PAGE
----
The principal methodology used in this rating was Sovereign Bond Ratings published in September 2013. Please see the Credit Policy page on www.moodys.com for a copy of this methodology.

The weighting of all rating factors is described in the methodology used in this rating action, if applicable.

REGULATORY DISCLOSURES

For ratings issued on a program, series or category/class of debt, this announcement provides certain regulatory disclosures in relation to each rating of a subsequently issued bond or note of the same series or category/class of debt or pursuant to a program for which the ratings are derived exclusively from existing ratings in accordance with Moody's rating practices. For ratings issued on a support provider, this announcement provides certain regulatory disclosures in relation to the rating action on the support provider and in relation to each particular rating action for securities that derive their credit ratings from the support provider's credit rating. For provisional ratings, this announcement provides certain regulatory disclosures in relation to the provisional rating assigned, and in relation to a definitive rating that may be assigned subsequent to the final issuance of the debt, in each case where the transaction structure and terms have not changed prior to the assignment of the definitive rating in a manner that would have affected the rating. For further information please see the ratings tab on the issuer/entity page for the respective issuer on www.moodys.com.

For any affected securities or rated entities receiving direct credit support from the primary entity(ies) of this rating action, and whose ratings may change as a result of this rating action, the associated regulatory disclosures will be those of the guarantor entity. Exceptions to this approach exist for the following disclosures, if applicable to jurisdiction: Ancillary Services, Disclosure to rated entity, Disclosure from rated entity.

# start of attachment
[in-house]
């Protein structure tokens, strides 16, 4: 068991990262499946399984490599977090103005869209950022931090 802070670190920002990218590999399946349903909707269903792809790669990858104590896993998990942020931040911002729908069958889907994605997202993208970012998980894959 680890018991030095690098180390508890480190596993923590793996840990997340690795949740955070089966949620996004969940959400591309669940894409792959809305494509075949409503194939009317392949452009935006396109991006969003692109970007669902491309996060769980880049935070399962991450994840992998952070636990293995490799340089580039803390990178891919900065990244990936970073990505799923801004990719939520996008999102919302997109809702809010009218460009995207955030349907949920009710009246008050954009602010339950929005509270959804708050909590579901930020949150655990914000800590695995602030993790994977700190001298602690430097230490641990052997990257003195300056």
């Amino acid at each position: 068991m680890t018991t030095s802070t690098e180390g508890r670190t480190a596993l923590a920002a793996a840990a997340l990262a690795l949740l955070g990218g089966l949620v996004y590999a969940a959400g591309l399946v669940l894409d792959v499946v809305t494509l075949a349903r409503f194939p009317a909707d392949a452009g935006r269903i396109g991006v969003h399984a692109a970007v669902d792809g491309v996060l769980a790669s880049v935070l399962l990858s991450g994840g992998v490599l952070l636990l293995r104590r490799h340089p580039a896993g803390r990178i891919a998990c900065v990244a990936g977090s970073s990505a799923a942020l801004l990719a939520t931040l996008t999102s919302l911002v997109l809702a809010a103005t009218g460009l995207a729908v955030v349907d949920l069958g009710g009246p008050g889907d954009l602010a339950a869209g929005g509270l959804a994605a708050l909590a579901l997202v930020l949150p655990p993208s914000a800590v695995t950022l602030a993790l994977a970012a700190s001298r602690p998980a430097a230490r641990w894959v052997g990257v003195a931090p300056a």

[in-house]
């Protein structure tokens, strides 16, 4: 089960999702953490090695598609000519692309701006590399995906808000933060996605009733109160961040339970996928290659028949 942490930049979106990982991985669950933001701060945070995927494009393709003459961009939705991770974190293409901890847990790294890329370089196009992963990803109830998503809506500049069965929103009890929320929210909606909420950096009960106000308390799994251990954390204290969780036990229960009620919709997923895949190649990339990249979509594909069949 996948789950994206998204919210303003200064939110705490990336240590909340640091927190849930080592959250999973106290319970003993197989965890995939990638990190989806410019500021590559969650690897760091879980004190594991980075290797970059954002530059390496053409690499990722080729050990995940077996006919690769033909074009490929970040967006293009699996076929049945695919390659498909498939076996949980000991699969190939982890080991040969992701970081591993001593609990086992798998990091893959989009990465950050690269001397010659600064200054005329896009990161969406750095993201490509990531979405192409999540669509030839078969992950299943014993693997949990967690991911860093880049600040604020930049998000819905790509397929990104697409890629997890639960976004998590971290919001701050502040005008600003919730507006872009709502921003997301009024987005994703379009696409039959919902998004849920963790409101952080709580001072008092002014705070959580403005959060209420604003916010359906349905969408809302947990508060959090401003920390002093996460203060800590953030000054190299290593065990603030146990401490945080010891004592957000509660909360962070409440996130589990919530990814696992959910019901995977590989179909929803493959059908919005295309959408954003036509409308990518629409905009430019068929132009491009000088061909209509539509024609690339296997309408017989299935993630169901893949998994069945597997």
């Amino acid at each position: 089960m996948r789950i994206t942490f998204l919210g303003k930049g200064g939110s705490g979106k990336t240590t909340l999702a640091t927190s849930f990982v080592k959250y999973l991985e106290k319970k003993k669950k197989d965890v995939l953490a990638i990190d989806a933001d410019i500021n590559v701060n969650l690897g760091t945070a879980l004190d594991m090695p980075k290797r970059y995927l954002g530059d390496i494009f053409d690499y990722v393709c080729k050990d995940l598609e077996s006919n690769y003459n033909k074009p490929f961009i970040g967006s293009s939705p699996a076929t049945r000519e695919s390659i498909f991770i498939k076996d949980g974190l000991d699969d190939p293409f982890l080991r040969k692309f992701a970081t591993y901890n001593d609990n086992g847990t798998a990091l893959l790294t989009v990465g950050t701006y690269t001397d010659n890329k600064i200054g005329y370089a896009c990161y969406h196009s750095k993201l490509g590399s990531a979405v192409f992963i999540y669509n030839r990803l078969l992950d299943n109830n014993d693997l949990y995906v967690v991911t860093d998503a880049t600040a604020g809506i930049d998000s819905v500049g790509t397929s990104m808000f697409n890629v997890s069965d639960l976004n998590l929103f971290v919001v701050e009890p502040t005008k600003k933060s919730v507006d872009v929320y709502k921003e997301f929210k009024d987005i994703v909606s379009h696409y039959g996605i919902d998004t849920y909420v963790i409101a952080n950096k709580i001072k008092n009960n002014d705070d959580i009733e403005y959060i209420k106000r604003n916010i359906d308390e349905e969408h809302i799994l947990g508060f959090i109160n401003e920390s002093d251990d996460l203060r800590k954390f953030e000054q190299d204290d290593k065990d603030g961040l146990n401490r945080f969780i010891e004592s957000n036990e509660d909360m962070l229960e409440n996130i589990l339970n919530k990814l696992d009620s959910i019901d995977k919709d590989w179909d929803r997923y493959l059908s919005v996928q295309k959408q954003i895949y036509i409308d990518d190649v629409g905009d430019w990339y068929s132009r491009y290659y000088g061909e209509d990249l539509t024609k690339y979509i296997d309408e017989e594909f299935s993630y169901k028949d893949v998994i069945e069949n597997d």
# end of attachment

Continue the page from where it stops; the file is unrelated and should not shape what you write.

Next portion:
Regulatory disclosures contained in this press release apply to the credit rating and, if applicable, the related rating outlook or rating review.

Please see www.moodys.com for any updates on changes to the lead rating analyst and to the Moody's legal entity that has issued the rating.

Please see the ratings tab on the issuer/entity page on www.moodys.com for additional regulatory disclosures for each credit rating.

Kristin Lindow
Senior Vice President
Sovereign Risk Group
Moody's Investors Service, Inc.
250 Greenwich Street
New York, NY 10007
U.S.A.
JOURNALISTS: 212-553-0376
SUBSCRIBERS: 212-553-1653

Alastair Wilson
MD - Sovereign Risk
Sovereign Risk Group
JOURNALISTS: 44 20 7772 5456
SUBSCRIBERS: 44 20 7772 5454

Releasing Office:
Moody's Investors Service, Inc.
250 Greenwich Street
New York, NY 10007
U.S.A.
JOURNALISTS: 212-553-0376
SUBSCRIBERS: 212-553-1653

Moody's Downgrades Russia's Ratings to Baa2; Outlook Negative
No Related Data.